Thumbs up for conservation law at GT meeting

Before making a presentation of the
proposed National Conservation Law at the latest district meeting, the director
of the Department of Environment Gina Ebanks-Petrie declared that, considering
the audience, she would be preaching to the converted. She was not wrong.

At the meeting in George Town on
Thursday night, 8 July, the proposed law got a very different reception than it
received at the first meeting in North Side a week earlier, when North Siders
aimed some sharp criticisms at the law and raised several concerns.

Some audience members suggested the
rewording of some clauses in the law, while others questioned whether it went
far enough, but the general consensus among the 30 attendees was that it was
about time the law was passed.

A comment from Ray Farrington
seemed to sum up the general feeling. “Let’s just get it passed. It’s a law. As
time goes on, down the road, if section whatever needs to be tweaked, tweak it.
Just get it done. It’s craziness,” he said.

Mrs. Ebanks-Petrie, in response to
a question from Tommie Bodden on why it was taking so long to enact the law,
said it had been nearly a decade in the making. In 2001, Premier McKeeva Bush,
who was the environment minister at the time, signed an environmental charter
with the UK that committed to the creation of legislation to ensure the
protection and restoration of key habitats, species and landscapes.

Council makeup

Addressing concerns from critics of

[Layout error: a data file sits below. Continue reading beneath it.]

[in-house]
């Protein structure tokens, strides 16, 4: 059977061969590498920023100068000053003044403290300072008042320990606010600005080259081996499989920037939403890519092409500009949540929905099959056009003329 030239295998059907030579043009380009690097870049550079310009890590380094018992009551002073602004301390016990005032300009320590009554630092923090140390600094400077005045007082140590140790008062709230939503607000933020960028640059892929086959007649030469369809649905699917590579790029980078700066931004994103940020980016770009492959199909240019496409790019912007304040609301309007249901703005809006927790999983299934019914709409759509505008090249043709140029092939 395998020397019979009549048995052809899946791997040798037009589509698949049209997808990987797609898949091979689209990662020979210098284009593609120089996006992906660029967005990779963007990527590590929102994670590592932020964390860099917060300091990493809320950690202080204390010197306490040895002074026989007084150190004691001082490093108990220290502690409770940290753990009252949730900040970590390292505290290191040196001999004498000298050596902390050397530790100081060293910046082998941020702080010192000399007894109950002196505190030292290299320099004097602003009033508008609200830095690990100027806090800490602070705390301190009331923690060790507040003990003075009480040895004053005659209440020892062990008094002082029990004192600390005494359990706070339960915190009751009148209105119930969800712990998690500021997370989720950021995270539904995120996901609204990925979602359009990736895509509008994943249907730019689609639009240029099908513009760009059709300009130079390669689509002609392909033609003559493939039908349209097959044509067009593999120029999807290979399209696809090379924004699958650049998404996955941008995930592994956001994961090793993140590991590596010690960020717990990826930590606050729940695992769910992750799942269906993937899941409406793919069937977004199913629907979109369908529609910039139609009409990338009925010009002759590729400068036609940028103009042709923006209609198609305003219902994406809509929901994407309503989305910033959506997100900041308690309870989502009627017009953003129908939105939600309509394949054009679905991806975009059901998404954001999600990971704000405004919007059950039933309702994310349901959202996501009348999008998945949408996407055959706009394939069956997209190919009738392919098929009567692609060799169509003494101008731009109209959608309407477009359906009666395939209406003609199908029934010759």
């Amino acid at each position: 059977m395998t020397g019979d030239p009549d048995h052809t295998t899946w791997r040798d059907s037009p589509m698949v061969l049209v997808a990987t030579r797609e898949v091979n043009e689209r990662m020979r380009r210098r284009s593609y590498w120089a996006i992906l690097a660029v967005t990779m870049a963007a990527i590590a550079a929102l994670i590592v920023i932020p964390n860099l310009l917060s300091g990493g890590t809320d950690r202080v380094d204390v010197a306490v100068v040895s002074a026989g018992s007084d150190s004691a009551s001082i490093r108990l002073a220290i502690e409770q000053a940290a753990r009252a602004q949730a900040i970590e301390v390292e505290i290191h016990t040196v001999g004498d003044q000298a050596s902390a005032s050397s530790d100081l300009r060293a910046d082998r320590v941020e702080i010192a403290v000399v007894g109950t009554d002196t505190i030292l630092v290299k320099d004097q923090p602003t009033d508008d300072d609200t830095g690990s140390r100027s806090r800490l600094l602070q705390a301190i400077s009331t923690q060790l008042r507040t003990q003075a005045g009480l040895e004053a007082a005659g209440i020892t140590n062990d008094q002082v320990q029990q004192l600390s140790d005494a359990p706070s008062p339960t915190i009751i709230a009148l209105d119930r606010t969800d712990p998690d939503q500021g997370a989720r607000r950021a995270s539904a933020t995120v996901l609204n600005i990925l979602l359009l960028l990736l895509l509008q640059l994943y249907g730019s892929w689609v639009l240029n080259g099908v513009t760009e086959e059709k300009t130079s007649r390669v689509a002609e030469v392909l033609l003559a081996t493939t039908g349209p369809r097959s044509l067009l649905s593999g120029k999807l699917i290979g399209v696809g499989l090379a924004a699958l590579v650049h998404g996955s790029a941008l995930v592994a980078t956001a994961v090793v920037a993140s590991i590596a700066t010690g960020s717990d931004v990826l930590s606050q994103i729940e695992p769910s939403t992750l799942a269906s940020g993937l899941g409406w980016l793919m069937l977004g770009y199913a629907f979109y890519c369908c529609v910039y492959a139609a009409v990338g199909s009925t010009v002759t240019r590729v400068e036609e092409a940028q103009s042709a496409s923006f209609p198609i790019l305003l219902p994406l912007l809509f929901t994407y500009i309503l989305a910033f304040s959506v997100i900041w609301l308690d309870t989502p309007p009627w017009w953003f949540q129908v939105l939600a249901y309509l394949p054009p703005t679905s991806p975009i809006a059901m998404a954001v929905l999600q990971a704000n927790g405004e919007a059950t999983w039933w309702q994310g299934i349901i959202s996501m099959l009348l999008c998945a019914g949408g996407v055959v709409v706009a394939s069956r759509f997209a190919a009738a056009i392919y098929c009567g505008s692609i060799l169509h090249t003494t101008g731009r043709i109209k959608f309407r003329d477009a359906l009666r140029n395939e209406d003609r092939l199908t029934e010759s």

the draft law at earlier meetings and on radio talk shows that an 11-member
National Conservation Council would be heavily weighted toward
environmentalists, Mrs. Ebanks-Petrie said: “Of course it is. The council is
not a body that is meant to dilute its advice, it is not meant to compromise
the advice that it gives. It is meant to give advice to other decision-making
bodies, like the Central Planning Authority, like the Water Authority, like
Cabinet, like the Roads Authority, when they are making their decisions.”

She added that the council did not
make the final decision on whether a development went ahead or whether a
planning application was granted. Its role, under the law, was to give advice
and recommendations, which the Central Planning Authority or other statutory
bodies or Cabinet was obliged to take into account when making a decision, and
that the final decision lay in the hands of Cabinet.

“Of course the council is weighted
towards people who care about the environment and who would be predisposed to
making decisions that are in the best interest of the environment. Not only
does the law require that, but I think the public would expect that from a
National Conservation Council. It’s not a planning law, it’s not a development
law, it is a conservation law,” Mrs. Ebanks-Petrie told the gathering at
Elmslie Church hall.

Asked by contractor Terry Ford
whether a representative of the Department of Environment or the National
Conservation Council would sit on the Central Planning Authority board to
oversee or be consulted on applications, the environmental director said her
department had been trying for about 20 years to get some type of